Quote

You yourself say Myers is a #5 on a good team, that's pretty much equivalent to a 4th line player 6mil  We literally signed a career 4th Liner Jay Beagle to a 4 year contract.  Schaller borderline 4th liner 2.5 mil.  Sutter has basically played like a 4th liner since he's been here 4.2 mil  Gagner 4th liner 3+ mil  Eriksson 4th liner 6mil.  Young assets given up for 4th liner Erik Gudbranson.

Well no a 3rd pairing guy averages more than 15 mins a night whereas a 4th liner is around 8-10. Myers can probably capably play around 16-18 mins a night. Plus he's filling in as an ok top 4 for us, to help Tanev with depth on the right side. Key reason (along with Stecher stepping up his play this year) why Tanev has missed a TON of time with injuries this year imo. I don't wanna argue each one of your assessments regarding contracts/player roles there but let's just say that I disagree with maybe the exception of Beagle. Also Schaller was 1.9 not 2.5.

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Posted (edited)

@Vanuckles This argument won't go anywhere. Making your team older/going for the playoffs and rebuilding are the same thing now?  Might as well get rid of the term completely

Edited by The 5th Line

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On 3/2/2020 at 11:05 AM, The 5th Line said:

Would you trust Steve Yzerman to do the job?  Why has Stevie Y collected more 1st 2nd and 3rd round picks in his 2 years with Detroit than JB has done in his 6 years with us?  

 

Why does Ottawa have 3 first, 4 2nds and two 3rds in this years draft alone and another 3 2nds for next years.

 

Why are we spending to the cap every year and giving all our 2nd round picks away?  Because we are rushing the process.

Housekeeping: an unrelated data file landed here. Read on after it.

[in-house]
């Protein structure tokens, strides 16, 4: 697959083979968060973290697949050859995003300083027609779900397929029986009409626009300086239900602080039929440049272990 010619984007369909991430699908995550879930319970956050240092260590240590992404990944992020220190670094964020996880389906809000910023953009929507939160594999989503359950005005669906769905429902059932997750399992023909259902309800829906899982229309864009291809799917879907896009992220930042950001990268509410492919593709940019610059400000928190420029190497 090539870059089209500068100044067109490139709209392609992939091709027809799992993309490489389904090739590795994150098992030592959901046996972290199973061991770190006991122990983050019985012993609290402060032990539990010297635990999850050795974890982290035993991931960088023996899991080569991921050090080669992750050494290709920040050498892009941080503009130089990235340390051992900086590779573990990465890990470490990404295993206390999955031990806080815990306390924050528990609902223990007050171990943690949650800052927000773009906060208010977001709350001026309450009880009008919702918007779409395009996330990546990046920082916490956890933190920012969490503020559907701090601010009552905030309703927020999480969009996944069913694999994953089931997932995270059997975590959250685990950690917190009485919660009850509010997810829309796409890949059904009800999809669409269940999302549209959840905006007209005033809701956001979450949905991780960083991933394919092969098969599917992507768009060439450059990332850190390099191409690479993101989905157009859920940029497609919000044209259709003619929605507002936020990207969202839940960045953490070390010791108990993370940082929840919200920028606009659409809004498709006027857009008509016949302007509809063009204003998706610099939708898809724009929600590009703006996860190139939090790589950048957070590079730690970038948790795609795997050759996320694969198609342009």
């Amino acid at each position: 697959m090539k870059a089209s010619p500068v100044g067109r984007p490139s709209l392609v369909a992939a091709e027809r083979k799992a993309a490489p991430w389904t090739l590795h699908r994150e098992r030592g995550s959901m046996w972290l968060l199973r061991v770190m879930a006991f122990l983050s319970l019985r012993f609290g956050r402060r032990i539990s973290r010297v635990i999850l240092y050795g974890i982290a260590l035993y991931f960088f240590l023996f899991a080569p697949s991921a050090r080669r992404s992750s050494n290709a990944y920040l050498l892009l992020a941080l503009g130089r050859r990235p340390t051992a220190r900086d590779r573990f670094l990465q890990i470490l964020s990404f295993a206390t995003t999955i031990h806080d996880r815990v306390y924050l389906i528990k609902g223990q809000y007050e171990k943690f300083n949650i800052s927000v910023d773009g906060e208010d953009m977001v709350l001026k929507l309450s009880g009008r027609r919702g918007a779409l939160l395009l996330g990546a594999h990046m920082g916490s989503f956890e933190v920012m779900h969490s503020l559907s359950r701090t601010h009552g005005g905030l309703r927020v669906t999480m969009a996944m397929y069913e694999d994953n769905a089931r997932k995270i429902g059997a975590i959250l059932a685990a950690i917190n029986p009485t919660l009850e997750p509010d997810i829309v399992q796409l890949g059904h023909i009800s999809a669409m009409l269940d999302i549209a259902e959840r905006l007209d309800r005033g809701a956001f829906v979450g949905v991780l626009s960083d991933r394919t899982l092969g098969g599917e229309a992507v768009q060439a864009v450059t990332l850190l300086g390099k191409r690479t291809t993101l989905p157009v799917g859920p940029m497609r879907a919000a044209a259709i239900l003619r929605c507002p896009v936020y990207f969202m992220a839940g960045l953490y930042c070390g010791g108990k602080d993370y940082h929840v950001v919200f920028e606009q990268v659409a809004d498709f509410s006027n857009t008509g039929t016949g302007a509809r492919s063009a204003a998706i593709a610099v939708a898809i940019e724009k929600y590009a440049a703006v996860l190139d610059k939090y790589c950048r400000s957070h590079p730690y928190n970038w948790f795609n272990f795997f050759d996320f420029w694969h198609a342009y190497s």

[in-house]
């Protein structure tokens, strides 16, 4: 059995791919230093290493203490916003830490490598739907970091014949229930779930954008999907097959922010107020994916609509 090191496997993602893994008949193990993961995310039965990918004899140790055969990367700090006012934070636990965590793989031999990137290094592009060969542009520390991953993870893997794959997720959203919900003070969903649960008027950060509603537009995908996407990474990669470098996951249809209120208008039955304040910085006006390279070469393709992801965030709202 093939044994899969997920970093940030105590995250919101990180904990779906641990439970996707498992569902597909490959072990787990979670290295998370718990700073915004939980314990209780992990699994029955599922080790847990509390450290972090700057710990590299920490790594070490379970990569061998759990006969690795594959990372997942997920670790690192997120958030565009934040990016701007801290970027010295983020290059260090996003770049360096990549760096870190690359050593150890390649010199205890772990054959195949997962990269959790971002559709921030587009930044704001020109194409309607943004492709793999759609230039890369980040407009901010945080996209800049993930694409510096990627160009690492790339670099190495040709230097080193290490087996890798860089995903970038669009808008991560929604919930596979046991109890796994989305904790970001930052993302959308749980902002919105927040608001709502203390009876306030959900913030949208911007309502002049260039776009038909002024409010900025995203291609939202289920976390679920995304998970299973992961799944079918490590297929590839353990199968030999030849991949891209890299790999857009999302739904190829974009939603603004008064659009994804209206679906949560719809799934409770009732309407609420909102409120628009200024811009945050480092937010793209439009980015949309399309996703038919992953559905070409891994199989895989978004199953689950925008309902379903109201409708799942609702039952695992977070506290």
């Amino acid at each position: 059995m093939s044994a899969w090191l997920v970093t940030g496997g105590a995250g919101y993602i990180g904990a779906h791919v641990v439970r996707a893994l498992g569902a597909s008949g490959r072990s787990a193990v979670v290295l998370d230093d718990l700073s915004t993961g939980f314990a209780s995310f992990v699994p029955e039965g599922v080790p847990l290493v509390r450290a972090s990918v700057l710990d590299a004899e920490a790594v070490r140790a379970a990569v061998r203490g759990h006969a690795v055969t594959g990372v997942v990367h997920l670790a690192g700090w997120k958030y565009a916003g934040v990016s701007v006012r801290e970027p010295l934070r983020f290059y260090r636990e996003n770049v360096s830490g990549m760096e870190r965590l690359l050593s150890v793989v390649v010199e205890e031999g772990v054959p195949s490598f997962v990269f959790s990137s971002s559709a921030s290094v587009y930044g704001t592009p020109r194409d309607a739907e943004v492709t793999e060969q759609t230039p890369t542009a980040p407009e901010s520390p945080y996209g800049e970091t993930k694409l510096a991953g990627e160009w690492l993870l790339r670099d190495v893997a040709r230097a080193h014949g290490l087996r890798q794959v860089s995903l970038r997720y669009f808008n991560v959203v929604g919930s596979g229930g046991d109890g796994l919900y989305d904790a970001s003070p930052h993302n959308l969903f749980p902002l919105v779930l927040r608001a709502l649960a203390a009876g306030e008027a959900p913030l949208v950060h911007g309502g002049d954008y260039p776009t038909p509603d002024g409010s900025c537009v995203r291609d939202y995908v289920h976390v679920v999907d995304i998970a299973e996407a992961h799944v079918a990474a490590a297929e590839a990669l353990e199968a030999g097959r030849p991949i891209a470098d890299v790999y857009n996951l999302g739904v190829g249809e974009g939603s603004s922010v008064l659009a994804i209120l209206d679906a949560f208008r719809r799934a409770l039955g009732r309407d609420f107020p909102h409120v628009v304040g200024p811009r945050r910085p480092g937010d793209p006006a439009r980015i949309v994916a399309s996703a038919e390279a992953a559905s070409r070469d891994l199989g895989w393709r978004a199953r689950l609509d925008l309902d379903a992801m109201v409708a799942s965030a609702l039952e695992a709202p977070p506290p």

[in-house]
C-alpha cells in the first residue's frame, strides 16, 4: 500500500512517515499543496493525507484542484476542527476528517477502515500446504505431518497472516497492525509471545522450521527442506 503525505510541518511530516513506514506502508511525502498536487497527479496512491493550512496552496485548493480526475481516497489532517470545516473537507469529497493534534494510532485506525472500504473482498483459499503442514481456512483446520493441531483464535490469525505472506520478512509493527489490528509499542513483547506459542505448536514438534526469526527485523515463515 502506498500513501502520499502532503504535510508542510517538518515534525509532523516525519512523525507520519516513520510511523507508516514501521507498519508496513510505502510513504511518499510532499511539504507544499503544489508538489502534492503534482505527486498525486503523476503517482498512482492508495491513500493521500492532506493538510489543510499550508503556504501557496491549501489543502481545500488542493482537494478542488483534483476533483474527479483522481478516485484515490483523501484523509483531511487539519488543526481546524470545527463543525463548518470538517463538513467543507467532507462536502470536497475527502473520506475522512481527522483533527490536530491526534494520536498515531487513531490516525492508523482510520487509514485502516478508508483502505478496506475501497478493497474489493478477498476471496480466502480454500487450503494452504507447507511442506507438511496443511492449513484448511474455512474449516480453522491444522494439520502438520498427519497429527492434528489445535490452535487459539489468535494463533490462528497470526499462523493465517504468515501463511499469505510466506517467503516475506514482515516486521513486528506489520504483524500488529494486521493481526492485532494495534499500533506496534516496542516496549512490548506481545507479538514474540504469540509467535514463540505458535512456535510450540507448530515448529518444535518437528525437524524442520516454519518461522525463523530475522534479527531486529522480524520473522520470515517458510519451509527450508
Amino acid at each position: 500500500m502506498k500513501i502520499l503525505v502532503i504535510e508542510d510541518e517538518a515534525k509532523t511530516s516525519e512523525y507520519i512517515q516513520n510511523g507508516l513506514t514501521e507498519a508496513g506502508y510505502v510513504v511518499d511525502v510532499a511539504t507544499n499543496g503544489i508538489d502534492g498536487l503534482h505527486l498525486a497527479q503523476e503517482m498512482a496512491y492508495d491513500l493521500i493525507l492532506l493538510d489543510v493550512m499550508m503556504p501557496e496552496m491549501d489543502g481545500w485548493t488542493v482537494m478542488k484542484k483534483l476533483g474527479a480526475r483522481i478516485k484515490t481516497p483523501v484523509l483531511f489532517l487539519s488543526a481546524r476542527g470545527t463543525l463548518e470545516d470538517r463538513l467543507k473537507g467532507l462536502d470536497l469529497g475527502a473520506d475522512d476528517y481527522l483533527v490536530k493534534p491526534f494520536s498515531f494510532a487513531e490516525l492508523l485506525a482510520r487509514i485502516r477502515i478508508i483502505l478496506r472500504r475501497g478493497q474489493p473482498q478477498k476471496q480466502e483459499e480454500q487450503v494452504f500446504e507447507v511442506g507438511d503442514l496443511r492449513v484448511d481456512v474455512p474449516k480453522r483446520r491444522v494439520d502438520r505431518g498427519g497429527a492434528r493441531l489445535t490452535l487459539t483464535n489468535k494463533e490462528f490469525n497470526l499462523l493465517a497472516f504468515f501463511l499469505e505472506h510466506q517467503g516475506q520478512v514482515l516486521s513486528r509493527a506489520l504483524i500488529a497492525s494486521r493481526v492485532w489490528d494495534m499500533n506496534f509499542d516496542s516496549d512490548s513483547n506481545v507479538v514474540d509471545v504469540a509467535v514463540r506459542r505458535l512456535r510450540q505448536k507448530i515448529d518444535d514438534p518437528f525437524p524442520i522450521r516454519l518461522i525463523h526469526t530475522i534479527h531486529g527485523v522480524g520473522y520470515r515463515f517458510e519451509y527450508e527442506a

How does the Kool aid taste? 

 

 

cause were actually competing for a playoof spot. Like seriously we  are, were in. 2021 were in. Otttawa, Detroit  umm no.

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3 hours ago, Hockey101 said:

cause were actually competing for a playoof spot. Like seriously we  are, were in. 2021 were in. Otttawa, Detroit  umm no.

Cap teams are like that.

Ottawa might be awesome soon, for longer, than we are. 
I’m routing for them. That city deserves some winning hockey more than most, IMO. 

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On 3/2/2020 at 9:14 AM, Alflives said:

I said at the time of the Tofu trade that Madden and a second (assets wasted IMO) should have been used as sweetener in a deal this summer (or at that TDL) to dump Loui, or Sutter, or Baer.  We needed to clear one of those three deadwood contracts more than getting Tofu, and just trying to squeeze into the playoffs.  Now, we will miss the playoffs, and still have to dump those contracts.  Can you say wasted assets getting piled on to the already high pile?  

I accept I’ve been negative on the team’s drpirection and coaching for a while, but IMO the facts justify the serious concern.

We have Petey and Hughes.  These are two generational players.  We should be building around them, so when they are physically and emotionally mature we have the support players needed for them to lead us to Cups.  Going all in now is a foolish waste of assets, that will be needed when we actually are ready.